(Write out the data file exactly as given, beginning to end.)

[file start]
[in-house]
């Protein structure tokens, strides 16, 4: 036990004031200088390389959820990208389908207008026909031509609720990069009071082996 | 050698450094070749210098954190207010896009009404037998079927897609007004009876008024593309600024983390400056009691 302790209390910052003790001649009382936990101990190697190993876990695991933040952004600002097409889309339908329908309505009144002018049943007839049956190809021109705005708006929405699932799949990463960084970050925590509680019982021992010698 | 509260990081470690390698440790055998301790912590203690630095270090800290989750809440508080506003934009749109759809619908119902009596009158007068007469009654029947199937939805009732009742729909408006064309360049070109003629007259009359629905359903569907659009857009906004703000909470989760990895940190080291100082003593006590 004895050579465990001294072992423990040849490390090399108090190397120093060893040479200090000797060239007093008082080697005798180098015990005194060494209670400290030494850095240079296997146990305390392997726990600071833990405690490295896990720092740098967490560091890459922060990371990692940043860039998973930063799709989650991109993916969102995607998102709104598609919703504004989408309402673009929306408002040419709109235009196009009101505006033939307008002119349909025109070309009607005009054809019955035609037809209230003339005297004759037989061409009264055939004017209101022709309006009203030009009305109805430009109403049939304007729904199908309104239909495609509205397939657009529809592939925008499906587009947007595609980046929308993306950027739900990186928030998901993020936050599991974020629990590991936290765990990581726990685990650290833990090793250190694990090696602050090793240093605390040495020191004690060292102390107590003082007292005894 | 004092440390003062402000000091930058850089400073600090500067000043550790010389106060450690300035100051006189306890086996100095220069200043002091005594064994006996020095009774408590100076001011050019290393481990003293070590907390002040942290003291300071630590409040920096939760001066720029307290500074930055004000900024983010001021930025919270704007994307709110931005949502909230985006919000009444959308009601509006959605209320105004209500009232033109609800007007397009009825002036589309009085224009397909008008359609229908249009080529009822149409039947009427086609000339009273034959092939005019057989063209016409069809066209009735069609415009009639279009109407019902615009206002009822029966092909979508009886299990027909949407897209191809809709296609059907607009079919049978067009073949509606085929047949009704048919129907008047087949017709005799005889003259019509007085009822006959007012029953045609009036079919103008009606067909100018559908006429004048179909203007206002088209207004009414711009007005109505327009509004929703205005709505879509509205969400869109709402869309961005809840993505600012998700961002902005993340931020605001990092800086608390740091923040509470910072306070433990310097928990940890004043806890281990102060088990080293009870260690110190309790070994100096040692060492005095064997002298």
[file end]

[in-house]
């Protein structure tokens, strides 16, 4: 036990004031200088390389959820990208389908207008026909031509609720990069009071082996 | 050698450094070749210098954190207010896009009404037998079927897609007004009876008024593309600024983390400056009691 302790209390910052003790001649009382936990101990190697190993876990695991933040952004600002097409889309339908329908309505009144002018049943007839049956190809021109705005708006929405699932799949990463960084970050925590509680019982021992010698 | 509260990081470690390698440790055998301790912590203690630095270090800290989750809440508080506003934009749109759809619908119902009596009158007068007469009654029947199937939805009732009742729909408006064309360049070109003629007259009359629905359903569907659009857009906004703000909470989760990895940190080291100082003593006590 004895050579465990001294072992423990040849490390090399108090190397120093060893040479200090000797060239007093008082080697005798180098015990005194060494209670400290030494850095240079296997146990305390392997726990600071833990405690490295896990720092740098967490560091890459922060990371990692940043860039998973930063799709989650991109993916969102995607998102709104598609919703504004989408309402673009929306408002040419709109235009196009009101505006033939307008002119349909025109070309009607005009054809019955035609037809209230003339005297004759037989061409009264055939004017209101022709309006009203030009009305109805430009109403049939304007729904199908309104239909495609509205397939657009529809592939925008499906587009947007595609980046929308993306950027739900990186928030998901993020936050599991974020629990590991936290765990990581726990685990650290833990090793250190694990090696602050090793240093605390040495020191004690060292102390107590003082007292005894 | 004092440390003062402000000091930058850089400073600090500067000043550790010389106060450690300035100051006189306890086996100095220069200043002091005594064994006996020095009774408590100076001011050019290393481990003293070590907390002040942290003291300071630590409040920096939760001066720029307290500074930055004000900024983010001021930025919270704007994307709110931005949502909230985006919000009444959308009601509006959605209320105004209500009232033109609800007007397009009825002036589309009085224009397909008008359609229908249009080529009822149409039947009427086609000339009273034959092939005019057989063209016409069809066209009735069609415009009639279009109407019902615009206002009822029966092909979508009886299990027909949407897209191809809709296609059907607009079919049978067009073949509606085929047949009704048919129907008047087949017709005799005889003259019509007085009822006959007012029953045609009036079919103008009606067909100018559908006429004048179909203007206002088209207004009414711009007005109505327009509004929703205005709505879509509205969400869109709402869309961005809840993505600012998700961002902005993340931020605001990092800086608390740091923040509470910072306070433990310097928990940890004043806890281990102060088990080293009870260690110190309790070994100096040692060492005095064997002298």